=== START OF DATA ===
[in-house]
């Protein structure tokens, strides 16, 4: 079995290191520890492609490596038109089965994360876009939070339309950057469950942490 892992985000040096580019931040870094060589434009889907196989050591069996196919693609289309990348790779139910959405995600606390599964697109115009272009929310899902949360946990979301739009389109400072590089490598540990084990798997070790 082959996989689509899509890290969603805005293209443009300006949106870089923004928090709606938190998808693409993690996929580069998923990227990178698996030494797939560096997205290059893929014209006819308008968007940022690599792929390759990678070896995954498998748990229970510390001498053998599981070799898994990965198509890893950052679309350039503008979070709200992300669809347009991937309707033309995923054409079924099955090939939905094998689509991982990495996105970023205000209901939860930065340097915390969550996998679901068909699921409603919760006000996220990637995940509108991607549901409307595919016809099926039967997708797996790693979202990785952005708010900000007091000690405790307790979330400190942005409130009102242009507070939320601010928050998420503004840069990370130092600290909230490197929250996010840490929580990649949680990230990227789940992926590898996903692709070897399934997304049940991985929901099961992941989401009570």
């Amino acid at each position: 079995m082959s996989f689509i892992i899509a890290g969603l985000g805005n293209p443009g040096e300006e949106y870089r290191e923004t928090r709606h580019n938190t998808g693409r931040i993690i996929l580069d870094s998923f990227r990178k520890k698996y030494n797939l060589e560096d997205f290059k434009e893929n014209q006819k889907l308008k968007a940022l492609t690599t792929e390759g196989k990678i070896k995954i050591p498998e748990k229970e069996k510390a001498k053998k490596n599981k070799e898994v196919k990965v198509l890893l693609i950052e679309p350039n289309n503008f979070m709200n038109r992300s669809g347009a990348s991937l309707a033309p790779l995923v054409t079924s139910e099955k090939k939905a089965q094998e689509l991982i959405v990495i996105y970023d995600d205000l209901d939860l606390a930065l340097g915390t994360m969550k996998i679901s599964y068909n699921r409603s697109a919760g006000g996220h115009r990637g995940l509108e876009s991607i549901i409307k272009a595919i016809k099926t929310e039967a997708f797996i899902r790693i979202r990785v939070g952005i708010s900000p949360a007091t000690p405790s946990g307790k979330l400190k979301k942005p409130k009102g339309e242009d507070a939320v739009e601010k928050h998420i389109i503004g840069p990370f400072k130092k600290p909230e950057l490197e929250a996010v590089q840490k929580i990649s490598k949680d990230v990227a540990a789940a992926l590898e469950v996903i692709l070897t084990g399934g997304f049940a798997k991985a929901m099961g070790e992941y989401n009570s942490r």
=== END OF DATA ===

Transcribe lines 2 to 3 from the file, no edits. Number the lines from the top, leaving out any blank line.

């Protein structure tokens, strides 16, 4: 079995290191520890492609490596038109089965994360876009939070339309950057469950942490 892992985000040096580019931040870094060589434009889907196989050591069996196919693609289309990348790779139910959405995600606390599964697109115009272009929310899902949360946990979301739009389109400072590089490598540990084990798997070790 082959996989689509899509890290969603805005293209443009300006949106870089923004928090709606938190998808693409993690996929580069998923990227990178698996030494797939560096997205290059893929014209006819308008968007940022690599792929390759990678070896995954498998748990229970510390001498053998599981070799898994990965198509890893950052679309350039503008979070709200992300669809347009991937309707033309995923054409079924099955090939939905094998689509991982990495996105970023205000209901939860930065340097915390969550996998679901068909699921409603919760006000996220990637995940509108991607549901409307595919016809099926039967997708797996790693979202990785952005708010900000007091000690405790307790979330400190942005409130009102242009507070939320601010928050998420503004840069990370130092600290909230490197929250996010840490929580990649949680990230990227789940992926590898996903692709070897399934997304049940991985929901099961992941989401009570």
């Amino acid at each position: 079995m082959s996989f689509i892992i899509a890290g969603l985000g805005n293209p443009g040096e300006e949106y870089r290191e923004t928090r709606h580019n938190t998808g693409r931040i993690i996929l580069d870094s998923f990227r990178k520890k698996y030494n797939l060589e560096d997205f290059k434009e893929n014209q006819k889907l308008k968007a940022l492609t690599t792929e390759g196989k990678i070896k995954i050591p498998e748990k229970e069996k510390a001498k053998k490596n599981k070799e898994v196919k990965v198509l890893l693609i950052e679309p350039n289309n503008f979070m709200n038109r992300s669809g347009a990348s991937l309707a033309p790779l995923v054409t079924s139910e099955k090939k939905a089965q094998e689509l991982i959405v990495i996105y970023d995600d205000l209901d939860l606390a930065l340097g915390t994360m969550k996998i679901s599964y068909n699921r409603s697109a919760g006000g996220h115009r990637g995940l509108e876009s991607i549901i409307k272009a595919i016809k099926t929310e039967a997708f797996i899902r790693i979202r990785v939070g952005i708010s900000p949360a007091t000690p405790s946990g307790k979330l400190k979301k942005p409130k009102g339309e242009d507070a939320v739009e601010k928050h998420i389109i503004g840069p990370f400072k130092k600290p909230e950057l490197e929250a996010v590089q840490k929580i990649s490598k949680d990230v990227a540990a789940a992926l590898e469950v996903i692709l070897t084990g399934g997304f049940a798997k991985a929901m099961g070790e992941y989401n009570s942490r």